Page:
Cue the collar-loosening. The spring/summer issue of British fashion magazine AnOther is out, and its cover feature is an interview and fashion spread with America’s sweetheart Michelle Williams dressed in a series of fun vintage looks, including long, black, braided hair with a feather in it, and makeup that makes her eyes look sunken and somber. And for the pièce de résistance, as Ruth Hopkins puts it in the inevitable diatribe against said image, “what appears to be some sort of academic or legal robe.” (Wait… that’s not part of a stereotype, right?)
Native American activists like Hopkins have already expressed their anger and disappointment over the shoot. The Native American Journalists Association issued a statement, which, though vague, urged journalists to “think about the artistic value” of images depicting members of a given cultural group. And a number of non-Native American people have very carefully offered their support (e.g. “We’re not so sure how to feel,” “The feather-in-braids look is potentially offensive to Native Americans”) in order to express that, while not Native Americans themselves, they are still offended—though not as offended as, say, Native Americans might be.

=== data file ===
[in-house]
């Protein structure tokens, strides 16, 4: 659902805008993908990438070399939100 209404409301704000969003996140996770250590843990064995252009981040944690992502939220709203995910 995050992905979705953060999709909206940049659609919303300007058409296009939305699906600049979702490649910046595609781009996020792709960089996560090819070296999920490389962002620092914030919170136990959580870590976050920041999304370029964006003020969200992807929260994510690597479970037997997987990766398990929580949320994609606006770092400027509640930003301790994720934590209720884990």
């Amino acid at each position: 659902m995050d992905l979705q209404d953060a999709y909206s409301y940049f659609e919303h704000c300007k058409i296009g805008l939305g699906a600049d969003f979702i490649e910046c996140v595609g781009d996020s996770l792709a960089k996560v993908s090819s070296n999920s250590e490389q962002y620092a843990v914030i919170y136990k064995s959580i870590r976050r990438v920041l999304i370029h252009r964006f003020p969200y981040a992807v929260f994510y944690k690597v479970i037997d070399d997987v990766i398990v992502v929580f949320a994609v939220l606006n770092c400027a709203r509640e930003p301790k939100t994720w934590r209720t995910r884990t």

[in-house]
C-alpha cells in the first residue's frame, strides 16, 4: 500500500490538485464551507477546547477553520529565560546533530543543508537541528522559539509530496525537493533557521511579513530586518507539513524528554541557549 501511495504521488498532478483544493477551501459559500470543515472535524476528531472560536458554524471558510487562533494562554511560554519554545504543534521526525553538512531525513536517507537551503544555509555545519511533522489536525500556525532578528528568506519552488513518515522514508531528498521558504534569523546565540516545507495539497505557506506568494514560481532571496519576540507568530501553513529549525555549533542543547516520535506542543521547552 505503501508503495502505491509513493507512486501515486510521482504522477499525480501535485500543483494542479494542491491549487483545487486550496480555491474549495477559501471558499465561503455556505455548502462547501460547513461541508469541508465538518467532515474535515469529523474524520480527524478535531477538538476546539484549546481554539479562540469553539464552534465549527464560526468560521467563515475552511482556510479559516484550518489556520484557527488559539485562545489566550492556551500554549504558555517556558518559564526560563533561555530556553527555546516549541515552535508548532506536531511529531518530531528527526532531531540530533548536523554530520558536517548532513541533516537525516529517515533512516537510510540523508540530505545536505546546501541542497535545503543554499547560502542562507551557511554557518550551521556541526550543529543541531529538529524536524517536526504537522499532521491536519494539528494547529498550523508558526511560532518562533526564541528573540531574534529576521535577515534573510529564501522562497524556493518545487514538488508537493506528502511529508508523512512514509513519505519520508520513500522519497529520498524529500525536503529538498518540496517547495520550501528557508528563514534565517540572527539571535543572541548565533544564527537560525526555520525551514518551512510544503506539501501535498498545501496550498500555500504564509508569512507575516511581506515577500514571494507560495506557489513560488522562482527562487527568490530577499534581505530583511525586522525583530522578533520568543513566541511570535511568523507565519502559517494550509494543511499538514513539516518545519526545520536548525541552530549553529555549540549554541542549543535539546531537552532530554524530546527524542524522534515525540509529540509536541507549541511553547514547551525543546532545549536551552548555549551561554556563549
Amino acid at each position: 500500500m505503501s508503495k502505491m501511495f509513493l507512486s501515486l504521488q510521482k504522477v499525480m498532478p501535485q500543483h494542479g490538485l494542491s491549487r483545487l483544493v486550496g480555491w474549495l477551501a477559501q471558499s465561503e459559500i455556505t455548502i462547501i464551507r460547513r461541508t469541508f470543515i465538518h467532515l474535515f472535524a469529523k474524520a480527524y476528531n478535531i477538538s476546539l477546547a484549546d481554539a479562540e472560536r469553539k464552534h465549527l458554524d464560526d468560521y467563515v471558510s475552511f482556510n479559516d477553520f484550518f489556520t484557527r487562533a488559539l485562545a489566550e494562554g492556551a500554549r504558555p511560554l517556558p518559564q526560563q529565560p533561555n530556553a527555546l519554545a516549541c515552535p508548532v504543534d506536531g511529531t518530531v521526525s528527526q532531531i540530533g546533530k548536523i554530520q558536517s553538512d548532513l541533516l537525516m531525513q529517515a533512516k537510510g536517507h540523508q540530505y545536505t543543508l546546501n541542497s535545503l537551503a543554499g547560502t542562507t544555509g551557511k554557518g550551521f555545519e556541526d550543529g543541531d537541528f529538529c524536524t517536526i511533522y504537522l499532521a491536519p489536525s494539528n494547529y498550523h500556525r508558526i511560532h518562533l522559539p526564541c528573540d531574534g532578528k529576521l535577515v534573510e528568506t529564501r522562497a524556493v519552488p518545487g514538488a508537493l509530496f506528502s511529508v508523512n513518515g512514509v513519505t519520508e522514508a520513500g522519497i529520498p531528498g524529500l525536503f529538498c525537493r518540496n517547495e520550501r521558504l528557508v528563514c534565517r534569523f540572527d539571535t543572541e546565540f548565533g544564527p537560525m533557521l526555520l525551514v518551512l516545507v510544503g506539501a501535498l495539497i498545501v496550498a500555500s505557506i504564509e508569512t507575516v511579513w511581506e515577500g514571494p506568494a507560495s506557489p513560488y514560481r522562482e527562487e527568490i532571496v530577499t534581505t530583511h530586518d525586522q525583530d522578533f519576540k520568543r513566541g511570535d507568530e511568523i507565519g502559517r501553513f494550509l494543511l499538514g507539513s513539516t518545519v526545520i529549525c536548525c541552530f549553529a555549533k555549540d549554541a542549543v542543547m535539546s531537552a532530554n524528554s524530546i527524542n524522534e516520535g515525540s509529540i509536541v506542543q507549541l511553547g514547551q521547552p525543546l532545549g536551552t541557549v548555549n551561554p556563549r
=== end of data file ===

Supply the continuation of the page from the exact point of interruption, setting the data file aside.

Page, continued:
Meanwhile, AnOther has released a statement to say that “the image in question in no way intends to mimic, trivialize, or stereotype any particular ethnic group.”
Stop there! Stop there!
Furthermore (uh oh), the photo was actually one “in a series of eight different imaginary characters” (emphasis ours).
Cue the collar-loosening. [via Entertainment Weekly]
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